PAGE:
Thankfully Baseball Prospectus is here to set us all straight:

In July, when Ramirez was supposedly “refusing to play,” the Red Sox played 24 games. Ramirez played in 22 of them. This was tied for fourth on the team with J.D. Drew and Jacoby Ellsbury. He was sixth on the team in plate appearances (AB+BB) in July. Not quite Lou Gehrig’s numbers, but he helped out a bit more than David Ortiz (six games), and was in the lineup somewhat more often than peers such as Moises Alou (one game). Oh, he didn’t get three days off in the middle of the month-Ramirez played in the All-Star Game.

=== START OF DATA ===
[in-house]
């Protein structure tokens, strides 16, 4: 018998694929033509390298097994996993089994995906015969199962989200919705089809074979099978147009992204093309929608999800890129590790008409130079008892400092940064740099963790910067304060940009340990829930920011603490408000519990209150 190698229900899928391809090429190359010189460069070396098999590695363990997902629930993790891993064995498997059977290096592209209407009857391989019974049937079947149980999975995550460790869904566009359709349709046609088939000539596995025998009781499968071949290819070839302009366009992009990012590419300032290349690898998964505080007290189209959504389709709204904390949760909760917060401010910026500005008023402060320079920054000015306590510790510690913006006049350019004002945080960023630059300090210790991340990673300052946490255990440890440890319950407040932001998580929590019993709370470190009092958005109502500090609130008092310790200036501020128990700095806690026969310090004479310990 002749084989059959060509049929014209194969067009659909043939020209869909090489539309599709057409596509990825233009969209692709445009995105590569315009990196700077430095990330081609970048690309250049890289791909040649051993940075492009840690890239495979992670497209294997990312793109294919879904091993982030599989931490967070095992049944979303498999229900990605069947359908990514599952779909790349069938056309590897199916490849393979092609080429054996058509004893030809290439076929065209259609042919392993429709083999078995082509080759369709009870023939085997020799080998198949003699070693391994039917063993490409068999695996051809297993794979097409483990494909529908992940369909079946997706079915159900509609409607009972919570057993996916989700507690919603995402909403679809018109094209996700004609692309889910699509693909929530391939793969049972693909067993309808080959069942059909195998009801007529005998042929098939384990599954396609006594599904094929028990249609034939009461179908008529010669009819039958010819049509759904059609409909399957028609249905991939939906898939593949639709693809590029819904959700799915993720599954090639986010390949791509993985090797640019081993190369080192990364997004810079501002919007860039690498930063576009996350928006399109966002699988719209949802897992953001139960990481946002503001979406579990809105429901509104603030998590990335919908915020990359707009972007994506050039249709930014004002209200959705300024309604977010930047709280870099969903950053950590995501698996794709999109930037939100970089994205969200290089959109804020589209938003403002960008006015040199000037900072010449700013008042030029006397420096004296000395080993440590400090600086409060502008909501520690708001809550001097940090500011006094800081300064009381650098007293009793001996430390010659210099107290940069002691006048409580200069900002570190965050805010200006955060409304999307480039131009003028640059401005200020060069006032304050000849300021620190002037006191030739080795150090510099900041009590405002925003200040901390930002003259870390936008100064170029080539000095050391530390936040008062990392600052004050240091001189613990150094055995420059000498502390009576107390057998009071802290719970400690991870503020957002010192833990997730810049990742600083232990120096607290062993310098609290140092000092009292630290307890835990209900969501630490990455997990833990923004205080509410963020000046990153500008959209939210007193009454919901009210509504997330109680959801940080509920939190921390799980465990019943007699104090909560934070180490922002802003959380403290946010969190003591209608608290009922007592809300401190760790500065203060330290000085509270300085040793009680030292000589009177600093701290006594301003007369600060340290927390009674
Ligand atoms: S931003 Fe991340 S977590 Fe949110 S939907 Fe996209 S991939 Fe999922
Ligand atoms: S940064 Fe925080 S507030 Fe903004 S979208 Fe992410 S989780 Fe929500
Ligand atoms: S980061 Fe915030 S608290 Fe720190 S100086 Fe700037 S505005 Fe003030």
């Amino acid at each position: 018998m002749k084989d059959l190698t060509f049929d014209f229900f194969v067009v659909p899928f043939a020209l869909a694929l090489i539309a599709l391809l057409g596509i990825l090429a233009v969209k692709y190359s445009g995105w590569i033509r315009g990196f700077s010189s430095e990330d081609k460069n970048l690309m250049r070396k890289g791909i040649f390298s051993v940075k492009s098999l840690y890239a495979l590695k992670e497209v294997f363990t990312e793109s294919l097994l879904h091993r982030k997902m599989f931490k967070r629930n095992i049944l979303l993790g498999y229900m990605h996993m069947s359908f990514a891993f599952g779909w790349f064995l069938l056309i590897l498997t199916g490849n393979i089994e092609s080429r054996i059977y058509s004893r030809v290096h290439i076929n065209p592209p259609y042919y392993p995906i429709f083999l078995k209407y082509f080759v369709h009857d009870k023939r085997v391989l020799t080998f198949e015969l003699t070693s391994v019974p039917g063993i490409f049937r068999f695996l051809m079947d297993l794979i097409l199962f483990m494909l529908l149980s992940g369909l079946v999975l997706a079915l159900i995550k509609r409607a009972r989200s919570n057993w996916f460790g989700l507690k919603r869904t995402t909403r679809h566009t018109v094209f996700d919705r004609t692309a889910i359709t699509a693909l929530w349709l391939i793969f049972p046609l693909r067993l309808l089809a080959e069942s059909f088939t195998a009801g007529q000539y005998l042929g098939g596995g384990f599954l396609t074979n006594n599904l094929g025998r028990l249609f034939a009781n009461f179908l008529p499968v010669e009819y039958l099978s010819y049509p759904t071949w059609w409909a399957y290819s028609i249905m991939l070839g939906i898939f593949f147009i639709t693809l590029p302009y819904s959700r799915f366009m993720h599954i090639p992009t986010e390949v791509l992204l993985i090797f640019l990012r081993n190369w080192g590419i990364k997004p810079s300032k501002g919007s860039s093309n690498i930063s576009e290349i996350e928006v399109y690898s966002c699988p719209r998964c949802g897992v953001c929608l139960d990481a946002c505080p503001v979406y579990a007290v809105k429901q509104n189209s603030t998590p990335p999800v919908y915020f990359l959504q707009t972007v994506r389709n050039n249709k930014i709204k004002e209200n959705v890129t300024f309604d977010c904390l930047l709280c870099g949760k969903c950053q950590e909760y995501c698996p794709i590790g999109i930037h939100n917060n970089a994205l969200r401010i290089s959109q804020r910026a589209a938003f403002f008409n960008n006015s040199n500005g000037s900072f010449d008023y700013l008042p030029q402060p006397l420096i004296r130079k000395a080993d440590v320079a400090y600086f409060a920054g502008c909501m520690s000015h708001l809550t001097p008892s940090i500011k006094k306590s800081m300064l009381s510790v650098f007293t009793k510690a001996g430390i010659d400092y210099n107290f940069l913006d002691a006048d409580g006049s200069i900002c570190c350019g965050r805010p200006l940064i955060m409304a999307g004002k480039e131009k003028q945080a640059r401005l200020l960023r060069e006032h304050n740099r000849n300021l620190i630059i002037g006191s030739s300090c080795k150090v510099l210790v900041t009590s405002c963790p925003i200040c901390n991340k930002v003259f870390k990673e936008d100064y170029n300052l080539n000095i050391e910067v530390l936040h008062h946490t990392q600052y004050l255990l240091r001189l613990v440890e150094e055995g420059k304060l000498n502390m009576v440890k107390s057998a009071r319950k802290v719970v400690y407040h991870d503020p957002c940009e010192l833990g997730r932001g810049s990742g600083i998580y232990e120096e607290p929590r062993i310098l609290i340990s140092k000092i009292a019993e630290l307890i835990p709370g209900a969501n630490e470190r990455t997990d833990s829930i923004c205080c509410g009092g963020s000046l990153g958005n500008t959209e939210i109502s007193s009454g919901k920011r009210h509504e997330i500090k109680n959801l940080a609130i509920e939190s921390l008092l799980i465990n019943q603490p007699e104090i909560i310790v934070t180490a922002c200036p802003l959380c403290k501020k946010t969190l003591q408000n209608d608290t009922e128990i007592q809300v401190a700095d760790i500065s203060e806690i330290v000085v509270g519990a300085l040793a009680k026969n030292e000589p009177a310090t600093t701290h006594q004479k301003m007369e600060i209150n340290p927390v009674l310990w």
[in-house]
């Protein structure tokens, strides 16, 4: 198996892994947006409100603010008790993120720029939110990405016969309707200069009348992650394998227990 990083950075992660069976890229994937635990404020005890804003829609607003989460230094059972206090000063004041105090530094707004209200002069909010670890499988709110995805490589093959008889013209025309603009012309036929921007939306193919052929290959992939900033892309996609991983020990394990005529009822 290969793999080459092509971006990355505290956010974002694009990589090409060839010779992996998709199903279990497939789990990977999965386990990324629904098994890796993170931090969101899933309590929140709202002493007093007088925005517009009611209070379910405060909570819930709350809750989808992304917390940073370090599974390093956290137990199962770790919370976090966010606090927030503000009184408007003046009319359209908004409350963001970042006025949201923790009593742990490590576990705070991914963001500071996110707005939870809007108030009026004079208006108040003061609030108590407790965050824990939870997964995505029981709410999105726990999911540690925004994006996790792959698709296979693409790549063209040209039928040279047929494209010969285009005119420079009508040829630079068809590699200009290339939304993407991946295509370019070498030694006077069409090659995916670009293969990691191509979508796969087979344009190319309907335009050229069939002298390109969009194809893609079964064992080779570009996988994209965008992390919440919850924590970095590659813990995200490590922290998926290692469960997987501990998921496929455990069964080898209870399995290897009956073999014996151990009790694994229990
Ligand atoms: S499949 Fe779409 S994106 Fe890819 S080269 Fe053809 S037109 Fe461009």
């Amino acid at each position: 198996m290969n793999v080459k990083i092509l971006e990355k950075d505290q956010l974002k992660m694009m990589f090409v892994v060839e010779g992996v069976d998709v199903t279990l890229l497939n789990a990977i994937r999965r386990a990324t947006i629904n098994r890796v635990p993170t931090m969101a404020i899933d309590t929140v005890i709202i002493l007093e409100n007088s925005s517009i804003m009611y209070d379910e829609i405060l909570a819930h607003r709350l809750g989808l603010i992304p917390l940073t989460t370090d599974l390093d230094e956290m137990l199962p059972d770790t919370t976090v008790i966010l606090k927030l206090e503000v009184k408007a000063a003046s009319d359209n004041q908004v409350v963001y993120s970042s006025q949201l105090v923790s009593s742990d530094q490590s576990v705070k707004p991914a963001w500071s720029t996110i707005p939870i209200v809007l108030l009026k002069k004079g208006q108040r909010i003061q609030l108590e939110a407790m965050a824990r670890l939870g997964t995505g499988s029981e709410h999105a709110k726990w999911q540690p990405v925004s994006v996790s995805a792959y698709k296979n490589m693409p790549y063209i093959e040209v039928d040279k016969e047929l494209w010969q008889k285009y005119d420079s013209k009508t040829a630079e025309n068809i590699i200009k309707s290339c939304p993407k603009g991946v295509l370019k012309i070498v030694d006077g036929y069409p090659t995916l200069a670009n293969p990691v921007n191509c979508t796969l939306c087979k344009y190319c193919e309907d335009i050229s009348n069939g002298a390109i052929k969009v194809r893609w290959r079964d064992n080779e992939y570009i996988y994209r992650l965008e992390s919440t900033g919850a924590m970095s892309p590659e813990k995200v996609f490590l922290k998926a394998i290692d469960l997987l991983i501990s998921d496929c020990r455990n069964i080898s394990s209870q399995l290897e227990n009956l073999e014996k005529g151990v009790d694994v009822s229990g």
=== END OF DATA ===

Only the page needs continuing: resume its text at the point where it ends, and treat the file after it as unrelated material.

When he played, Ramirez killed the league. He hit .347/.473/.587 in July. His OBP led the team, and his SLGAB. The Sox, somewhat famously, went 11-13 in July. Lots of people want you to believe that was because Manny Ramirez is a bad guy. I’ll throw out the wildly implausible idea that the Sox went 11-13 because Ortiz played in six games and because veterans Mike Lowell and Jason Varitek led all Red Sox with at least 25 has sub-600 OPSs for the month.

Four days before he was traded, Manny Ramirez just about single-handedly saved the Red Sox from getting swept by the Yankees, with doubles in the first and third innings that helped the Sox get out to a 5-0 lead in a game they had to win to stay ahead of the Yankees in the wild-card race.

If all of the above is “refusing to play,” I would sincerely like to see what “trying” looks like.